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Philadelphia, South Jersey colleges jump on the statue, name removal bandwagon

The wave of college statue and name removals rolls on, the latest victims being campuses in Philadelphia and Southern New Jersey.

According to its college president, suburban Philly’s Bryn Mawr (pronounced “brin-mar”) College will begin excising references to one of its founders, M. Carey Thomas, “as soon as possible” due to her racism and anti-Semitism.

“While Thomas had a profound impact on opportunities for women in higher education, on the academic development and identity of Bryn Mawr, and on the physical plan of the campus, she also openly and vigorously advanced racism and anti-Semitism as part of her vision of the college,” Kim Cassidy wrote in a letter.

As reported by Philadelphia MagazineBryn Mawr will “place a moratorium on the buildings’ names while a committee of faculty, students, staff, alumni and trustees determines how to approach the college’s connection to Thomas.” Two buildings on the campus are named after the founder.

Over in New Jersey, Stockton University on Wednesday removed a bust of the college namesake, Richard Stockton, due to his 18th century slaveholding past.

Stockton was a signatory to the Declaration of Independence.

Philly.com reports:

The [Atlantic City] Press quoted the university’s president, Harvey Kesselman, as saying the debate over the bust had been going on for several years but that its removal was relevant in view of the recent spate of protests over statues of controversial historical figures, including the rally by white nationalists to save a monument to Confederate Gen. Robert E. Lee that turned deadly in Charlottesville, Va. …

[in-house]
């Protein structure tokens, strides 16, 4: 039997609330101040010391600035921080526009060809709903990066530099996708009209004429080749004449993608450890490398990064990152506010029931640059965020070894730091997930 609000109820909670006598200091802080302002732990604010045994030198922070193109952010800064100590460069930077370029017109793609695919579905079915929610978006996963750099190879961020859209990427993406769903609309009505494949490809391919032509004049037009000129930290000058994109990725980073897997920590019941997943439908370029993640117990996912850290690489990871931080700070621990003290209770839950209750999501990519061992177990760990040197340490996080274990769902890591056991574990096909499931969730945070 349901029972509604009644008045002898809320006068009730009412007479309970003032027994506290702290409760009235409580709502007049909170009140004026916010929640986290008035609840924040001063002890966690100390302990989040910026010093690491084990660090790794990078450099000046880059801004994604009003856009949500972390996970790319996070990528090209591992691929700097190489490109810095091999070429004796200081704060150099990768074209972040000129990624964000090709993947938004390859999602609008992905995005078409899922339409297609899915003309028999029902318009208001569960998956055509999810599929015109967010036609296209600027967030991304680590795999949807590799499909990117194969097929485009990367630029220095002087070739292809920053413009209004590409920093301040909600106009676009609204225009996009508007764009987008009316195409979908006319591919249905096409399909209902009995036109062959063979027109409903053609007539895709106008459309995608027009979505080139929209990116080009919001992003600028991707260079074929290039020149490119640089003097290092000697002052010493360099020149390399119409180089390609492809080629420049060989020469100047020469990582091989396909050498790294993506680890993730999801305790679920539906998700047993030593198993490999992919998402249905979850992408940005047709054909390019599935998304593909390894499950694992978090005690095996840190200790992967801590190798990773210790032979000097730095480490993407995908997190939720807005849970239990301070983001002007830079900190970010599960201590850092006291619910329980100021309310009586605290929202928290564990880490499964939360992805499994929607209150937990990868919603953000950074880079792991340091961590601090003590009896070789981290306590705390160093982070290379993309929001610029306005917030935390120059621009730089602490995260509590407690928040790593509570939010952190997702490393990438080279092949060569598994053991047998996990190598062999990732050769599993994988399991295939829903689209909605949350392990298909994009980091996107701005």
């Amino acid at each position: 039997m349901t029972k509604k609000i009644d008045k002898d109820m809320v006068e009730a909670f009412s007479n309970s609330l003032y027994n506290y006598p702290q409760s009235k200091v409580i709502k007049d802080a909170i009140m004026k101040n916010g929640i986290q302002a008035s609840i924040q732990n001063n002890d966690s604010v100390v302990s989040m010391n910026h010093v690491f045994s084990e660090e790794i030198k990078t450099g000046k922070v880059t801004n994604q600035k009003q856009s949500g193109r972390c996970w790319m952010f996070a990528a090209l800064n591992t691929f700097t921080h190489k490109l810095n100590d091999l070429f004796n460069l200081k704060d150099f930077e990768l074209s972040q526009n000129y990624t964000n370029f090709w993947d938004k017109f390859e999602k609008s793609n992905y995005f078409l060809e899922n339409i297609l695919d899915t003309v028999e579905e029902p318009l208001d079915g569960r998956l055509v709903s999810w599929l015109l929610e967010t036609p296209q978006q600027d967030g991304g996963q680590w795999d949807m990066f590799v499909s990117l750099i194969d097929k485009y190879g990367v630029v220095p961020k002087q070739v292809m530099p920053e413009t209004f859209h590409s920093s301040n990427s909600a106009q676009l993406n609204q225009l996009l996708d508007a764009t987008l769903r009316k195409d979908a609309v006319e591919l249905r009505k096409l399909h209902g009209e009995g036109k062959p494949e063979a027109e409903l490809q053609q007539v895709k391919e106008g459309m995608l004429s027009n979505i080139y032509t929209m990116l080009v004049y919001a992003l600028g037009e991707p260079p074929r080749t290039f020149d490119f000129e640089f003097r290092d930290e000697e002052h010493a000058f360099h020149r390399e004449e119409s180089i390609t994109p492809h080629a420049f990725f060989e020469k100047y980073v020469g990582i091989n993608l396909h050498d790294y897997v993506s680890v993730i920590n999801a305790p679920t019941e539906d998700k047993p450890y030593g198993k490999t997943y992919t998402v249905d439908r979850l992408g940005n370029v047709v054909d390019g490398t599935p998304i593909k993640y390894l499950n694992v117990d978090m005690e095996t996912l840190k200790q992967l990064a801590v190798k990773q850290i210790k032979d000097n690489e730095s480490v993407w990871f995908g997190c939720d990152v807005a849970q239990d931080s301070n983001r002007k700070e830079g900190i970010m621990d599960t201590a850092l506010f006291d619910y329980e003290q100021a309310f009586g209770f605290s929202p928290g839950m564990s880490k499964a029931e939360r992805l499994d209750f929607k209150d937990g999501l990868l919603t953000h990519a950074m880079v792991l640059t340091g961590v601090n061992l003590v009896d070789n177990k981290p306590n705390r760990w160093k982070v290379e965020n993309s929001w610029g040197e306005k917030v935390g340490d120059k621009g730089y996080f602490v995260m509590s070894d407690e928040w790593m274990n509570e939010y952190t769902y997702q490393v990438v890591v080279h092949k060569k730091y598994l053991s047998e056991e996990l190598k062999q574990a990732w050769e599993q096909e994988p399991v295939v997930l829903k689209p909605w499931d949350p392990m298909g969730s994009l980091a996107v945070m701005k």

Lori Vermeulen, Stockton’s provost and vice president for academic affairs, said Thursday in a letter to the campus community that the bust’s removal was temporary, and that there are plans to incorporate it in an exhibit that will show Richard Stockton’s role from a more historical perspective.

Dylan Perry, a senior from Upper Township, Cape May County, told the Press the removal of the bust struck him as “an overreaction.”

“The real problem in our nation is not statues of historical figures,” Perry said. “Rather, the problem is that we have people in our nation with hate in their hearts. I understand we are in a PC era, but removing statues will not change things. Rather, addressing the feelings that caused those statues to be removed would be a good plan going forward.”

Read the full Philly Mag and Philly.com stories.

MORE: Statue mania: Jefferson monument at UVA vandalized with paint

MORE: Here’s 9 colleges with potentially triggering names (think slavery)

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